Just my way of looking at it.


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 Post subject: Re: Mar. 2014, How To - Fine-Tune your SSD
PostPosted: Sun Mar 09, 2014 12:00 pm 
Smithfield
Smithfield

Joined: Sun Jun 18, 2006 7:37 pm
Posts: 5099
Well, to be fair, if you search for defrag in Win8, it does say "Defragment and optimize drives", but otherwise on an SSD, it just forces a TRIM command as opposed to occasionally.

Enabling prefetcher may not add any benefit. Originally it was meant to store caching files of programs you frequently run somewhere on the hard drive that was faster to access. Since SSDs don't really have this issue, prefetcher is kind of obsolete. And I believe this only matters on the system drive. I'm not sure if prefetcher does this for programs elsewhere. Either way, it's adding more writes to the SSD because prefetch data lives in the system drive.

Also regarding the page file, there's this article: http://blogs.msdn.com/b/e7/archive/2009 ... s-and.aspx . According to Microsoft, reads outnumber writes 40 to 1 and reads are typically small with writes relatively large. So there's little harm in leaving the page file on the SSD (and in fact if you are hitting it, will boost your performance quite a bit). And to put in perspective, the lifespan of an SSD depends on data written per day. Even at say 100GB per day, on a 250GB MLC type drive, you're looking at 60+ years of write endurance. This drops down to about 6 years for newer TLC based flash. And this doubles or halves based on capacity. But 100GB writes a day is pretty hefty


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 Post subject: Re: Mar. 2014, How To - Fine-Tune your SSD
PostPosted: Sun Mar 09, 2014 1:14 pm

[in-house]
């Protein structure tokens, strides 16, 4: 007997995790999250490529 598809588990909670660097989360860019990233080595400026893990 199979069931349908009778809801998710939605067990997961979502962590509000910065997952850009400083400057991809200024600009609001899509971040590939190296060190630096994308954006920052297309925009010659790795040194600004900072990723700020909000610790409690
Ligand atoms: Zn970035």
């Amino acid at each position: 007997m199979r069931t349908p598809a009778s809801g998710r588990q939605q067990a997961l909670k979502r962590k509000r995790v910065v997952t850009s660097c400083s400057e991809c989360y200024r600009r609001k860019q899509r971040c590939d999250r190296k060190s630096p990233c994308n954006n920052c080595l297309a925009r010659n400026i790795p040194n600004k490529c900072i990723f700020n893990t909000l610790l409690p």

8086
8086

Joined: Tue Mar 04, 2014 4:40 pm
Posts: 7
Thank you, LatiosXT. I will leave my page file alone. Any benefit to setting it manually (the old rule was one and one half times memory), instead of dynamically? Used to be a speed-up trick for XP, don't know if that would apply anymore.


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 Post subject: Re: Mar. 2014, How To - Fine-Tune your SSD
PostPosted: Sun Mar 09, 2014 2:22 pm 
Smithfield
Smithfield

Joined: Sun Jun 18, 2006 7:37 pm
Posts: 5099
I just keep the pagefile to 1GB and no more. That rule seems very silly when most computers today ship with 8GB of memory (you want me to reserve 12GB of space for a pagefile I won't hit?)

And just a primer on the subject:
Spoiler: show
Computers are built to fool software into thinking they have more memory than the system really has. This was probably done to help with development issues or what not. So when memory starts to run out, the OS will start swapping relatively unused pages (4KB chunks) into the hard drive. In Windows this is the pagefile. If you have plenty of memory and are not running out, the page file gets rarely used. But once it starts getting used and your total memory usage exceeds your virtual memory space (system RAM + page file), then you run into the "I ran out of memory and now I crash" error.